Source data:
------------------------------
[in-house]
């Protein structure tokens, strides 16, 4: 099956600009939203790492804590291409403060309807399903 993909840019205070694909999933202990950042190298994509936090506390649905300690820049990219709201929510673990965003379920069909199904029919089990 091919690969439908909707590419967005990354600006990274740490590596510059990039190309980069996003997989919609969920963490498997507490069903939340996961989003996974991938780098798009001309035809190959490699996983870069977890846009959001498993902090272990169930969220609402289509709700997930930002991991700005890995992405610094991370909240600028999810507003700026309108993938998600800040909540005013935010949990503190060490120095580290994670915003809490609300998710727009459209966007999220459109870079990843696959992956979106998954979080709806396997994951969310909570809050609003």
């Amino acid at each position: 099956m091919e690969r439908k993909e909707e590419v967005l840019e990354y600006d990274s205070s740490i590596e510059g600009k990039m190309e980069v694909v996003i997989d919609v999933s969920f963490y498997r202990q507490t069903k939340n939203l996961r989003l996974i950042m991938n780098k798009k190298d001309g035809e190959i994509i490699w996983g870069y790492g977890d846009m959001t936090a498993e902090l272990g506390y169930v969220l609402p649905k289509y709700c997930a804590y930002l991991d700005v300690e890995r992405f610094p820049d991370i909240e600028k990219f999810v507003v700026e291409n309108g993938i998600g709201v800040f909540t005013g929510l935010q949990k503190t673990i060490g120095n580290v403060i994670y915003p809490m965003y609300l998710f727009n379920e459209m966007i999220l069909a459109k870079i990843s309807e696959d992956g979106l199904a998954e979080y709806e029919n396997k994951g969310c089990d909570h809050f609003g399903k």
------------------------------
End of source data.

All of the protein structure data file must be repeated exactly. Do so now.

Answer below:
[in-house]
């Protein structure tokens, strides 16, 4: 099956600009939203790492804590291409403060309807399903 993909840019205070694909999933202990950042190298994509936090506390649905300690820049990219709201929510673990965003379920069909199904029919089990 091919690969439908909707590419967005990354600006990274740490590596510059990039190309980069996003997989919609969920963490498997507490069903939340996961989003996974991938780098798009001309035809190959490699996983870069977890846009959001498993902090272990169930969220609402289509709700997930930002991991700005890995992405610094991370909240600028999810507003700026309108993938998600800040909540005013935010949990503190060490120095580290994670915003809490609300998710727009459209966007999220459109870079990843696959992956979106998954979080709806396997994951969310909570809050609003």
């Amino acid at each position: 099956m091919e690969r439908k993909e909707e590419v967005l840019e990354y600006d990274s205070s740490i590596e510059g600009k990039m190309e980069v694909v996003i997989d919609v999933s969920f963490y498997r202990q507490t069903k939340n939203l996961r989003l996974i950042m991938n780098k798009k190298d001309g035809e190959i994509i490699w996983g870069y790492g977890d846009m959001t936090a498993e902090l272990g506390y169930v969220l609402p649905k289509y709700c997930a804590y930002l991991d700005v300690e890995r992405f610094p820049d991370i909240e600028k990219f999810v507003v700026e291409n309108g993938i998600g709201v800040f909540t005013g929510l935010q949990k503190t673990i060490g120095n580290v403060i994670y915003p809490m965003y609300l998710f727009n379920e459209m966007i999220l069909a459109k870079i990843s309807e696959d992956g979106l199904a998954e979080y709806e029919n396997k994951g969310c089990d909570h809050f609003g399903k």